The coming-of-age story has long been a staple of Hollywood screenplays. As the Huskies are forced from the den into unfamiliar territory for the first time this season, the scene is set for their Pac-10 road initiation in Los Angeles. They have breezed through their golden-child phase with an 11-0 record and a No. 7 ranking, untested and unblemished. Like an awkward young teenager, they have stumbled twice in three conference games with mood swings and uneven efforts, exposing some acne and self-doubt. Dim the lights and pull up a chair because the Dawgs are about to find out who they really are with this trip to Southern Cal and UCLA.
Following the disappointing loss to Washington State, the Huskies (12-2, 1-2) head south with a touch of an identity crisis. Are they the aggressive, 90-points-a-game carnivores who devoured the easy non-conference schedule for the school's best start in 30 years and their highest, albeit dubious, ranking in 22 years? Or are they a possibly one-dimensional squad that is allowing a conference-high 70 points a contest, having given up career-high scoring days to Arizona's Hassan Adams (32 points) and Mustafa Shakur (23), and the Cougars' Josh Akognon (27) and Kyle Weaver (19) in the recent home losses?
"Until we all get on the same page, we're going to be a below-.500 team in the Pac-10," cautioned Brandon Roy Saturday in a post-game media room that felt as gloomy as the weather. Roy's 27 points in 26 whistle-plagued minutes couldn't mask the fact that they sputtered after his fourth foul with 15:14 remaining. With a gimpy Bobby Jones noticeably quiet until the waning moments (only one first-half point) and Jamaal Williams missing-in-inactivity (zero points in six second-half minutes), the Huskies suddenly looked thin versus the Cougars (9-3, 2-1).
Roy, who is averaging 32.3 points after three Pac-10 games, vowed to avoid foul trouble and stressed the importance of his classmates. "Our younger guys, this is their first time coming across Pac-10 play so they're going to have some learning to do. As the seniors, we have to make their transition easier and right now, I don't think as a team we're not doing a good job of that. I feel like, you know, one night you're playing good, and then the next night you're taking a night off. Like I said, we're not good enough (for that). We need Bobby to play good to be a good team. We need Jamaal Williams to play good to be a good team."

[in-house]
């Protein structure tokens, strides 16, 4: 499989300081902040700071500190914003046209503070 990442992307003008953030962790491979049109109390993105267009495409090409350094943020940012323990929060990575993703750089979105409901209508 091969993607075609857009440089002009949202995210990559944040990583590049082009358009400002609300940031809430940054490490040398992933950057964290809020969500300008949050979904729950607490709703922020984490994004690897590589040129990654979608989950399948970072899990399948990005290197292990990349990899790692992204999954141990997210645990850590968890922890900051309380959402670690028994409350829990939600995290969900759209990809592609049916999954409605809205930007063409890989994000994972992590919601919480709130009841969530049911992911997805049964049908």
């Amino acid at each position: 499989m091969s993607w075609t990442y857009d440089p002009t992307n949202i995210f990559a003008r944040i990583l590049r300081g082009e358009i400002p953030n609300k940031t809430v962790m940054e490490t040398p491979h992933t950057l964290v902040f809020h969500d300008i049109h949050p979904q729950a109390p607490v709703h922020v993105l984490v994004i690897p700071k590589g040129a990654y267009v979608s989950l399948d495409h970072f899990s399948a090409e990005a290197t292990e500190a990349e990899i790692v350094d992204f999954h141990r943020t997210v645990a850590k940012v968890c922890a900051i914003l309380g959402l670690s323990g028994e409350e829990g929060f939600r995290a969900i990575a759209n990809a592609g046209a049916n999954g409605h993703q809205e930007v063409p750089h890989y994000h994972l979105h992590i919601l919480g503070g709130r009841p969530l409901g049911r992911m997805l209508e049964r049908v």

Williams commented on getting pulled shortly after the break, along with Jones, in typical no-nonsense style. "I made an error to start the second half after we had just talked about stuff at halftime," the offensive-oriented forward said of a missed block out that allowed Cougar Ivory Clark to dunk to tie the game. "That was the reason for my disciplinary action of sitting down. So it's something I have to deal with. (The coaches told) me to stay focused and be more attentive in those situations.
"I have to handle the double-teams better," acknowledged Williams, sharing his to-do list which included better shot selection. "Defensive intensity, being aware. Not having as many defensive lapses, even though I have improved in that area, sometimes it will happen at the wrong times. And at those times, that's when Coach (Lorenzo Romar) seems to get very upset with me in those situations. So I've got to try and limit those. If I do that, everything else will be fine."
Some of the growing pains were to be expected, such as freshman forward Jon Brockman having to battle bigger opponents for the first time in his career, as well as the questions regarding the ball-handling duties. With Roy on the bench for 10 minutes in the second stanza, coach Lorenzo Romar was forced to use Justin Dentmon for all but three minutes of the WSU game. The invaluable Dentmon committed just two turnovers and with 62 assists on the season, he's on pace to break the freshman record of 103 set by Eldridge Recasner in 1987. But the lack of depth at the point and the perimeter defense, in particular, are a concern.
The surprising shooting success of the Wildcats' and Cougars' backcourts, especially the three-point accuracy of Adams (5-of-7) and Akognon (6-of-10), is a troubling trend as the Huskies prepare for a perimeter assault from the Trojans and Bruins.
After a tumultuous season and a coaching merry-go-round, USC (11-4, 2-2) has regrouped under first-year coach Tim Floyd to join WSU as the early surprise team of the conference. Not unlike last year's Washington squad, the Trojans are led by a perimeter trio of guards, Gabe Pruitt and Lodrick Stewart, averaging 16.2 and 13 points per game, respectively, and swingman Nick Young (16.9). Pruitt, a 6-foot-4 sophomore, posted 30 points in Southern Cal's 66-65 victory at Arizona State last Thursday. He hit 5-of-11 from behind the arc, prior to shooting 5-of-10 from three in their 74-63 loss at Arizona.